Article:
Just before they began classes, the first students of Arrupe College (and every one since) were given a frame, empty and waiting for an embossed diploma bearing the name of St. Ignatius of Loyola. That frame represented a promise that came to fruition on Saturday – that if a student commits, they will not be forgotten, they will not be given up on, and they will earn a degree. Now, the majority of students who began at Arrupe are moving on with filled frames and into the world of four-year institutions and meaningful employment.
For all of us, the story of Arrupe College means that in spite of ever-rising costs of higher education in America, in spite of ever-widening achievement gaps, and in spite of under-resourced and underserved primary and secondary schools nationwide, we can make college education a real opportunity. All this despite adversity and injustice which threatens our entire country and its education system.
Not surprisingly, love was the word of the day, and love was the key ingredient. In the words of the student speaker, Asya Meadows: “It all began when I fell in love. It was slow, steady, and it happened unexpectedly. The love I found embraced me and made me a better person. It’s been one of the great loves of my life – the kind of love everyone hopes they will have the chance to experience. Now, before you go searching for this person in the crowd, let me give you one crucial detail: it not a person. Actually it’s not just one person – it’s people; It’s Arrupe. Not Maguire Hall, or its walls, or stairwells – or the elevators that only seem to work sometimes. But the people: the students, professors, staff – even the security guards who yelled at me to leave the building. Everyone.”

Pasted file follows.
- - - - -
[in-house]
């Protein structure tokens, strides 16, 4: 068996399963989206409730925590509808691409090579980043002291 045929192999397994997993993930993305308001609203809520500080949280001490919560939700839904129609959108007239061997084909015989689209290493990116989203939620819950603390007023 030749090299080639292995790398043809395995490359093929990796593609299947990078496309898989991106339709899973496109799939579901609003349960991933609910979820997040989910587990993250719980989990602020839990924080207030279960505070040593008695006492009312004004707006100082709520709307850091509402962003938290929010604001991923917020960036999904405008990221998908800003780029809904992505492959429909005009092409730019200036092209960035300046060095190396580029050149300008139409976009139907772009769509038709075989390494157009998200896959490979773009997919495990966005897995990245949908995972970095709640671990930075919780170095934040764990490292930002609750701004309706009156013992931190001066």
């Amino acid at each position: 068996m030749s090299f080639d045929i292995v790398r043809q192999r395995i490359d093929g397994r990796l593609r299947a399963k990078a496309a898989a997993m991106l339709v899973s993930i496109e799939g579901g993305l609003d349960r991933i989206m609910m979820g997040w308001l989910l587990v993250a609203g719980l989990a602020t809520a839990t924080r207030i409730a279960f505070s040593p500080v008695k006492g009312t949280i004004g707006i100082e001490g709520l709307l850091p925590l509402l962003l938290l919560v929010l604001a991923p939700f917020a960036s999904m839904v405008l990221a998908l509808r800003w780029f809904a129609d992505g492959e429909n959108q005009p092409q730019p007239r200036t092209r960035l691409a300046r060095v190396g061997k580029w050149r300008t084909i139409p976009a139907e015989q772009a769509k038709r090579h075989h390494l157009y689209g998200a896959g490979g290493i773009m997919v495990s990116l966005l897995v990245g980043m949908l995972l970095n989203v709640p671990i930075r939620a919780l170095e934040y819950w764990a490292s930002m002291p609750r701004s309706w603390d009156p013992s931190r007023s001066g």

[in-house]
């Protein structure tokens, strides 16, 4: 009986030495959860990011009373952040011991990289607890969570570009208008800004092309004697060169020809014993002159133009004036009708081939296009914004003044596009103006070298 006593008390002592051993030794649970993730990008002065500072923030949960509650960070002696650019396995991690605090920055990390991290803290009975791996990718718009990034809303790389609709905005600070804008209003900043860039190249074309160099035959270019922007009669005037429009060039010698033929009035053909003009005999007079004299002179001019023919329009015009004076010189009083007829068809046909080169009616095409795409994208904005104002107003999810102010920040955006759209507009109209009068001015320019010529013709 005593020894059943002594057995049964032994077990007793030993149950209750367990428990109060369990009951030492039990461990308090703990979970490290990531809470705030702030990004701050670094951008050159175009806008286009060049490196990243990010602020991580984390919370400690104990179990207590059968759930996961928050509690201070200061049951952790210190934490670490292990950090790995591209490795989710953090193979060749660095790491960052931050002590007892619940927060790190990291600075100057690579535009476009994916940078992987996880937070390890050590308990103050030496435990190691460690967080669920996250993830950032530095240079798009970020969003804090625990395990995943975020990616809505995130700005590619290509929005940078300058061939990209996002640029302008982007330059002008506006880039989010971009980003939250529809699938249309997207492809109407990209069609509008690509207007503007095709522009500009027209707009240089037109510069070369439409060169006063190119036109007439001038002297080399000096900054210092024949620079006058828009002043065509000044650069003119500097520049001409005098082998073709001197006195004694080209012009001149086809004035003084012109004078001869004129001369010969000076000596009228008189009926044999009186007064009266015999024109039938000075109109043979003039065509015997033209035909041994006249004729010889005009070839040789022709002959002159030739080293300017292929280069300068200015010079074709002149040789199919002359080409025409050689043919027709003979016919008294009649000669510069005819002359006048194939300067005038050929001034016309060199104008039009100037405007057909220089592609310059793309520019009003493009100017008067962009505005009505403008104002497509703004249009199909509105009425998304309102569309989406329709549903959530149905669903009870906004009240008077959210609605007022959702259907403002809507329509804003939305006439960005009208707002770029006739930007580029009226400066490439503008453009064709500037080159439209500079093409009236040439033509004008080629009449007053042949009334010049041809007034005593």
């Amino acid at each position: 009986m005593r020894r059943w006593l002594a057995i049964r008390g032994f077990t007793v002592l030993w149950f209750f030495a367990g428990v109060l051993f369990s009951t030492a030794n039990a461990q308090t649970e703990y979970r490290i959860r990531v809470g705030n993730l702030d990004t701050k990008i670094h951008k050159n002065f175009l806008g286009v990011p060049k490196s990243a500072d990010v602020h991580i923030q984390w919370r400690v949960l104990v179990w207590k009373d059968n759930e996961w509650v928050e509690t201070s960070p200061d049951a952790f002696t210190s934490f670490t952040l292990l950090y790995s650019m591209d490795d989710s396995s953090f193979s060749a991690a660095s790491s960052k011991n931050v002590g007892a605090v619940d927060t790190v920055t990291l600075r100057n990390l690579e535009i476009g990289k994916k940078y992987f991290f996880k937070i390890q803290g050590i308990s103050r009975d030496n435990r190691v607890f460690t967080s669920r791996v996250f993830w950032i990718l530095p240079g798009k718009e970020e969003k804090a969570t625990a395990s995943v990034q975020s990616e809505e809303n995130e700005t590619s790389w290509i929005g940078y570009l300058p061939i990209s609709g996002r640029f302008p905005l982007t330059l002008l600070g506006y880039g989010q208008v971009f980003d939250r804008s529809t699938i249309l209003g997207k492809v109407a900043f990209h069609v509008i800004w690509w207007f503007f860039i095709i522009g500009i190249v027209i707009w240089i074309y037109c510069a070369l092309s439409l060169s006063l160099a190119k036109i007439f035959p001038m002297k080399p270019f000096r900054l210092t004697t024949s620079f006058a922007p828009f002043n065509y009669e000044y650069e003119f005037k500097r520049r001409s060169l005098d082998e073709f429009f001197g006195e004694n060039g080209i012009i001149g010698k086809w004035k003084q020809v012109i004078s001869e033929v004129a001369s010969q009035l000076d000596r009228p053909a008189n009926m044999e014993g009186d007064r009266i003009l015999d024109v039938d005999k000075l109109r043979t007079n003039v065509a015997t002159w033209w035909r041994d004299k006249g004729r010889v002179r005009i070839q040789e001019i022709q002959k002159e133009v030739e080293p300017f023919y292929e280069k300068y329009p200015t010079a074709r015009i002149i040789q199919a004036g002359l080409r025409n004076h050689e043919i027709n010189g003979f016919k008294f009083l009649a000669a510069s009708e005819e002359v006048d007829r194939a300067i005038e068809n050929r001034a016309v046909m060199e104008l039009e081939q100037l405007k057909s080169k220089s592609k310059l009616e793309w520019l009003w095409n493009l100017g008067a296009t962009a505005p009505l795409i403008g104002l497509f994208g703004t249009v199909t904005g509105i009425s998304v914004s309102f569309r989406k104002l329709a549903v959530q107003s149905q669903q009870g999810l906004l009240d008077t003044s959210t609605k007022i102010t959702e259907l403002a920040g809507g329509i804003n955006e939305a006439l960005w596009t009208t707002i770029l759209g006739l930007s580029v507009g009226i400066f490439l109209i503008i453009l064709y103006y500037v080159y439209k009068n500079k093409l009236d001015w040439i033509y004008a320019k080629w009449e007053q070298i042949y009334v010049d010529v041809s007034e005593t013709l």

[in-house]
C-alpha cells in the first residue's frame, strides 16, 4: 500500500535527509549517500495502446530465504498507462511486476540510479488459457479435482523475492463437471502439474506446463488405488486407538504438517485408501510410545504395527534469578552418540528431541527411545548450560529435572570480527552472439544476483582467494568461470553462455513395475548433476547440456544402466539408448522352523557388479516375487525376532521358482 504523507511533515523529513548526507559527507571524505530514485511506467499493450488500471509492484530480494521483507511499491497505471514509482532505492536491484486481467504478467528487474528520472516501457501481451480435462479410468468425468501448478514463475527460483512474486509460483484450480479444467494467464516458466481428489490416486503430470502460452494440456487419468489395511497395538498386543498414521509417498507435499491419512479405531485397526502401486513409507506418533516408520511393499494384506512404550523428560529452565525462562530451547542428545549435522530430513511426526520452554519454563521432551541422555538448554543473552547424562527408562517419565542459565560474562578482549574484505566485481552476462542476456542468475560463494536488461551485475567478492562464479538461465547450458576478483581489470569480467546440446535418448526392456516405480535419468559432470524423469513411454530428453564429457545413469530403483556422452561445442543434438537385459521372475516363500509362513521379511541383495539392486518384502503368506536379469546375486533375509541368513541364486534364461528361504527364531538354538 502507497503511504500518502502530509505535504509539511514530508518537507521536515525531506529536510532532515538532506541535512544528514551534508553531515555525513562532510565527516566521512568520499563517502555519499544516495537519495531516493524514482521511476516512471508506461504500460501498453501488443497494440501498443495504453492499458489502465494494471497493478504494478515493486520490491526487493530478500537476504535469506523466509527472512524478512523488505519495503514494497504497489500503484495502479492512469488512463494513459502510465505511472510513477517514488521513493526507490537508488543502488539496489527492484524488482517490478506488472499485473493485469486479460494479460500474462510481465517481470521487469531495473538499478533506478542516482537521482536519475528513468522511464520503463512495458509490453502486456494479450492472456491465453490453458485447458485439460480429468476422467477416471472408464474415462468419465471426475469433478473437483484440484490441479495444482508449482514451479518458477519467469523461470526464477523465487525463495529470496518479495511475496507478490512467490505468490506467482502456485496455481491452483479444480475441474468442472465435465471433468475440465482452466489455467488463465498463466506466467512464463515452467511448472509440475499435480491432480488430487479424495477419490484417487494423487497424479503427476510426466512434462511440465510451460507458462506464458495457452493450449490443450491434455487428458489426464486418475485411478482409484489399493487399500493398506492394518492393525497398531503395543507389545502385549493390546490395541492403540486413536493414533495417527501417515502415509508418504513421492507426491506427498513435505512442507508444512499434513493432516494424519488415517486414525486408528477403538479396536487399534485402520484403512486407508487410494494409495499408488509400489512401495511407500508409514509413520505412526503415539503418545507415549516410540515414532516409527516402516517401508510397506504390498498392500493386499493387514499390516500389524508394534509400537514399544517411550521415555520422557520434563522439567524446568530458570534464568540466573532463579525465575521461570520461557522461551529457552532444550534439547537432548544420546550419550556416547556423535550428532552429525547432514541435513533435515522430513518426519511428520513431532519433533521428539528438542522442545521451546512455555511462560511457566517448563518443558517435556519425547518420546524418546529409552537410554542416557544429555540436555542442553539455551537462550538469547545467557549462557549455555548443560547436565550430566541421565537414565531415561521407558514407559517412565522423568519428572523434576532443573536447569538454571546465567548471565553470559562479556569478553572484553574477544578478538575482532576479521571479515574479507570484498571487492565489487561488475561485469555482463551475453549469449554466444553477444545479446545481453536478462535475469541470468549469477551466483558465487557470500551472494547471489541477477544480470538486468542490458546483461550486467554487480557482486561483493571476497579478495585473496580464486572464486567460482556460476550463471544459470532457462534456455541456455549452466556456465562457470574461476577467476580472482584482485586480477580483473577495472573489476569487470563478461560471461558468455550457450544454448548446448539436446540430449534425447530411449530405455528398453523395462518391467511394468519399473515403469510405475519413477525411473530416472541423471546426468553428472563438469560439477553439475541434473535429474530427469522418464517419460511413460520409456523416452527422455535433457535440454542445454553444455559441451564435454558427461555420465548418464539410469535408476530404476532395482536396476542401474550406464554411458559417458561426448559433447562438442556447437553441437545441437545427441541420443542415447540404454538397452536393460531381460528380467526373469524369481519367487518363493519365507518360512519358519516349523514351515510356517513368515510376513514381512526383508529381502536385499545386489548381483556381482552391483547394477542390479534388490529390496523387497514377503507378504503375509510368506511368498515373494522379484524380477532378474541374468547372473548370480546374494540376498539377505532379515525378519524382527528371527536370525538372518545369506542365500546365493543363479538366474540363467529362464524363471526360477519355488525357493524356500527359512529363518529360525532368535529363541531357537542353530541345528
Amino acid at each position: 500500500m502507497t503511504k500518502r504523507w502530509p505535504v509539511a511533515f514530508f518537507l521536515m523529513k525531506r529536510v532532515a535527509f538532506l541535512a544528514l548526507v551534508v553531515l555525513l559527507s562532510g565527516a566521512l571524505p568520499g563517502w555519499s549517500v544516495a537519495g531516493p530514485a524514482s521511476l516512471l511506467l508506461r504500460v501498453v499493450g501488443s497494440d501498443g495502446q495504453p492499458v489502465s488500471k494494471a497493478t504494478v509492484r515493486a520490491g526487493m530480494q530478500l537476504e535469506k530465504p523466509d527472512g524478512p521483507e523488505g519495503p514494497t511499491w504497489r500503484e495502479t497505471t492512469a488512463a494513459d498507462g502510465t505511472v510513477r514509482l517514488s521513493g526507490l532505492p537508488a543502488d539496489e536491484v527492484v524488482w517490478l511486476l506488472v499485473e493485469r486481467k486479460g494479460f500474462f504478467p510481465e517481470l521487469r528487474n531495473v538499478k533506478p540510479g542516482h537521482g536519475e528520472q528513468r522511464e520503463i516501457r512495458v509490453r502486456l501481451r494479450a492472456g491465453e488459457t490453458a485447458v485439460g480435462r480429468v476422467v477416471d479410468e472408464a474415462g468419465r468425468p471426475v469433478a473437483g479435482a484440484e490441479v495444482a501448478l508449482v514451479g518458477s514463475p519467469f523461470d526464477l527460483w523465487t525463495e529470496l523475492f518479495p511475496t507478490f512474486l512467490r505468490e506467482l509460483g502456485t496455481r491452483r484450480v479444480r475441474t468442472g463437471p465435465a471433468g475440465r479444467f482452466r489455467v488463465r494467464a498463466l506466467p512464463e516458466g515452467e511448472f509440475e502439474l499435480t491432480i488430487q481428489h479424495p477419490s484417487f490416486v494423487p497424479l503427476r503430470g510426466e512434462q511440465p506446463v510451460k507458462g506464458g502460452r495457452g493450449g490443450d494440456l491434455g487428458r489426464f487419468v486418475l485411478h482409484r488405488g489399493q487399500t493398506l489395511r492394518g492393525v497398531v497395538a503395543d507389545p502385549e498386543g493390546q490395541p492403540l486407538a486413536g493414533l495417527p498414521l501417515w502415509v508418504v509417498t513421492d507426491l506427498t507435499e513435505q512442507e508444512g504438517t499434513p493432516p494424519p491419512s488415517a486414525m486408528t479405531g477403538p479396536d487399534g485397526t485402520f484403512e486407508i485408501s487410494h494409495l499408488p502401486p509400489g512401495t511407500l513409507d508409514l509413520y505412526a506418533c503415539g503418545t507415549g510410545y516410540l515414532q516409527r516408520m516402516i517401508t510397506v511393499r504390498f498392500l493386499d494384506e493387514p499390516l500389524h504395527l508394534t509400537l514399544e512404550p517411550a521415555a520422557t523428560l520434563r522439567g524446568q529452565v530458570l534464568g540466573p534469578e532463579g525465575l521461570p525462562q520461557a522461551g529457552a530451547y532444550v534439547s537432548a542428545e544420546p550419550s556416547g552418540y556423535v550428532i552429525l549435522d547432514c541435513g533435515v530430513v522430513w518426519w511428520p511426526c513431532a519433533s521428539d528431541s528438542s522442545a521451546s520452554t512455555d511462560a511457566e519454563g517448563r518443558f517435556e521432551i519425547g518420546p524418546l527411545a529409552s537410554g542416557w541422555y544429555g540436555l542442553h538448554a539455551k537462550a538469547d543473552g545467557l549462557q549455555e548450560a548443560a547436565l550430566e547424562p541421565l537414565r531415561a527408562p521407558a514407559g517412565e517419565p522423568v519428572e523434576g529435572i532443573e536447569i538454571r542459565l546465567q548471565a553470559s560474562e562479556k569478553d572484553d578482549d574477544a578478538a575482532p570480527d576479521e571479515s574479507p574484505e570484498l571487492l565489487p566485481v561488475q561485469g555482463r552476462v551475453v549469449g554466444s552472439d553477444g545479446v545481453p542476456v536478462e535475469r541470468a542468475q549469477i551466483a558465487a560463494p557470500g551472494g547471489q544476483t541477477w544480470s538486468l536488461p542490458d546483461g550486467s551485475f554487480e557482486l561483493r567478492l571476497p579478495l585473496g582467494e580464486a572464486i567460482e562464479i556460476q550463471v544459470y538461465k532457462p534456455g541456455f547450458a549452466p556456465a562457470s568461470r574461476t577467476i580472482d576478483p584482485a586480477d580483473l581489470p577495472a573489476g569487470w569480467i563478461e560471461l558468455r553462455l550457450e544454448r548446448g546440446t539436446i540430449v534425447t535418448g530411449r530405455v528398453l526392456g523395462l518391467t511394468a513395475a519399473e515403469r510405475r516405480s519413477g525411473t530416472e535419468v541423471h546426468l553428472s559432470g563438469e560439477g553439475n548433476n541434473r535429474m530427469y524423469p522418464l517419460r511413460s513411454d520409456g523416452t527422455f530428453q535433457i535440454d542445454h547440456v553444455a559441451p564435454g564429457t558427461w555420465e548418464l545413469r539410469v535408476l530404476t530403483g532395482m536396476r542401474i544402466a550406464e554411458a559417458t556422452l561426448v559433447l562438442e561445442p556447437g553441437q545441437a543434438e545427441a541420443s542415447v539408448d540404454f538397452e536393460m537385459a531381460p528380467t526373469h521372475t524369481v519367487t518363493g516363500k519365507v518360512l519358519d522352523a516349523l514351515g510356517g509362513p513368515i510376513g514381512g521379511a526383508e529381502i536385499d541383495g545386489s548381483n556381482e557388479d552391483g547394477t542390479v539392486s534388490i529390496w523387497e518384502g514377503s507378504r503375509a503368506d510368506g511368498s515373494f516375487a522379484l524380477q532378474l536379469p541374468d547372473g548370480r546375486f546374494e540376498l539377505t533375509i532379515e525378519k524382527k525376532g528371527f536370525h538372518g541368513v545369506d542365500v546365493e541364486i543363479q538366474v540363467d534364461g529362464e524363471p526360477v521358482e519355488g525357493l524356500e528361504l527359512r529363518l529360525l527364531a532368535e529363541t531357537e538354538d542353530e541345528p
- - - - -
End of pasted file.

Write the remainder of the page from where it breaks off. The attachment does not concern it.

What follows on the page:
This love is all-encompassing and contagious – this fall, the second Arrupe-model school is opening at the University of St. Thomas in the Twin Cities. And, there’s no question that this love still matters deeply. Those very same days when Arrupe celebrated a series of firsts, we were yet again reminded of what hatred can do, this time in Charlottesville. For every moment shared among people in love there is, sadly, a moment of hatred waiting to bring it crashing down.
Arrupe College’s first graduation stands as a living monument to the reality that fear and hatred will not win the day. On that day I saw that it was love that brought these students through their two years and it is love that will move us forward.
Congratulations, graduates. Again, Asya: “So savor and remember this great moment…it’s our time now to continue…and live with greater love than fear.”
To see more images of Arrupe College’s Inaugural Commencement, click here.